This talk considers Vergil's Aeneid against the background of the history and the politics of the period of the poet’s life and the poem’s composition (c.70-19 BC). This was a tumultuous period indeed in the history of Rome, which saw the collapse of the Roman republic and the rise of a new style of monarchy with the establishment of the principate under Augustus. It looks at allusions to historical characters, both the several appearances of Augustus himself in the poem through the device of prophesying the future, and the poem’s potential use of symbolism and analogy: how far can its hero Aeneas be a version of Augustus, or its tragic heroine Dido a version of Cleopatra? It considers the range of political views to be found  in the Aeneid: is the poem supportive of Augustus, and how does it deal with the painful topic of civil war? And what are we to make of the way the poem finishes at the very moment when Aeneas kills his main adversary Turnus, without further interpretation or comment?

About Classics and Ancient History Seminars

Event details

  • The seminars take place at 4pm, in the Michie Building (09), Room 536
  • Seminars are also on Zoom. Send an email to Duncan Keenan-Jones ( for the link.
  • Upcoming seminars can be found here.
  • Please be aware that we are still operating under Covid-19 regulations during public events. Masks are no longer required at UQ locations - however, UQ strongly encourages mask wearing when physical distancing is not possible. UQ strongly encourages all campus attendees to be up to date with vaccinations. And finally, those who are feeling unwell, have been diagnosed with COVID-19 in the previous 7 days or have been in close contact with a confirmed case in the last 7 days, are asked not to attend this seminar.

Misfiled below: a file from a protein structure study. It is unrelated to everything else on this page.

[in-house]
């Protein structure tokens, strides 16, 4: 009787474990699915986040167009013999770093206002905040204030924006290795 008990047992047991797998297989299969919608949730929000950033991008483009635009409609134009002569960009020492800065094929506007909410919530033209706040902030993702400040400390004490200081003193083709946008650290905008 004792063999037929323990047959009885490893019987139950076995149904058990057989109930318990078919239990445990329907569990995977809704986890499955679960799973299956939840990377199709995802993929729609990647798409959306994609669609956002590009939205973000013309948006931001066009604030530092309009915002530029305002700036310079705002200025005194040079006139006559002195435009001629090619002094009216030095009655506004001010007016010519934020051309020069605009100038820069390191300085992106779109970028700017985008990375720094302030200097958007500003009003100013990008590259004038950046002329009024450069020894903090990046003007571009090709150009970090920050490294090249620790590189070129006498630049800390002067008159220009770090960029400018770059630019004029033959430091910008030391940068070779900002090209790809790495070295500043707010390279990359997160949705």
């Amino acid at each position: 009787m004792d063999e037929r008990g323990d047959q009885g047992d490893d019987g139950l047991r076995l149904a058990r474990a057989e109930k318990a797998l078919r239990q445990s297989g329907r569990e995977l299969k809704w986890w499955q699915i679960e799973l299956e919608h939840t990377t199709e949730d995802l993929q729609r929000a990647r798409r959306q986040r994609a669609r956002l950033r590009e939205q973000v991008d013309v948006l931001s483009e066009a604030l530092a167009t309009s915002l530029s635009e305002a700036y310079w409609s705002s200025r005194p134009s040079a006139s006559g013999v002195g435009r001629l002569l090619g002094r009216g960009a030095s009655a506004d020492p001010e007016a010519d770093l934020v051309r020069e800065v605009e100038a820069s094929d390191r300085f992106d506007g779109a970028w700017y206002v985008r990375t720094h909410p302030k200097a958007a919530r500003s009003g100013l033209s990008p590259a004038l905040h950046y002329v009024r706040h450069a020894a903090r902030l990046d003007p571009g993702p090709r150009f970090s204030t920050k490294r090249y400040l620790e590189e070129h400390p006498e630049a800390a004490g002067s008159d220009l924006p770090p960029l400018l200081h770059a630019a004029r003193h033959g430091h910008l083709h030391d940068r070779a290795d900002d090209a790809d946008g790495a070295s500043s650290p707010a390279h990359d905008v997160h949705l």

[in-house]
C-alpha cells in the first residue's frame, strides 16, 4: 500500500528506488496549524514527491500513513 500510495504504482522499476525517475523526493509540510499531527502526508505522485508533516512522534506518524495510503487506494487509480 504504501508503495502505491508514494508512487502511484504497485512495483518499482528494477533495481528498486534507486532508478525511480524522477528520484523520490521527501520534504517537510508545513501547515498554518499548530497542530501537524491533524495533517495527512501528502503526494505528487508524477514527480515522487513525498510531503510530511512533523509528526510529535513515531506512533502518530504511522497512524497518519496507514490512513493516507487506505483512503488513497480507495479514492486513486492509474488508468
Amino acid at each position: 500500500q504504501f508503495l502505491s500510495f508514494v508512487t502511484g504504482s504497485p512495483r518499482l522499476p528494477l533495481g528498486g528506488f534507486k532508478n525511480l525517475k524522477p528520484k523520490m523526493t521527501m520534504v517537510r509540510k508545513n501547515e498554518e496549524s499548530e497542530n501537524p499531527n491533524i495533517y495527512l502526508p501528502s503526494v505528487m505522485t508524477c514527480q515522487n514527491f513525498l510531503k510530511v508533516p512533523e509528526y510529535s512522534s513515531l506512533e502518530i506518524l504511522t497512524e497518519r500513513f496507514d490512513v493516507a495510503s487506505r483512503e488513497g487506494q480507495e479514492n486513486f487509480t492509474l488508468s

• For those attending in person, if you would like to join us for drinks and/or dinner afterwards at UQ’s St. Lucy's from 5:15 pm, please RSVP by email to Duncan Keenan-Jones ( by 9am on the day of the seminar.
  • Please also contact Duncan Keenan-Jones should you have questions about the event.

The Friends of Antiquity, an alumni organisation of the University, runs its own series of public lectures, which take place on Sunday afternoons. The Friends’ program for can be found at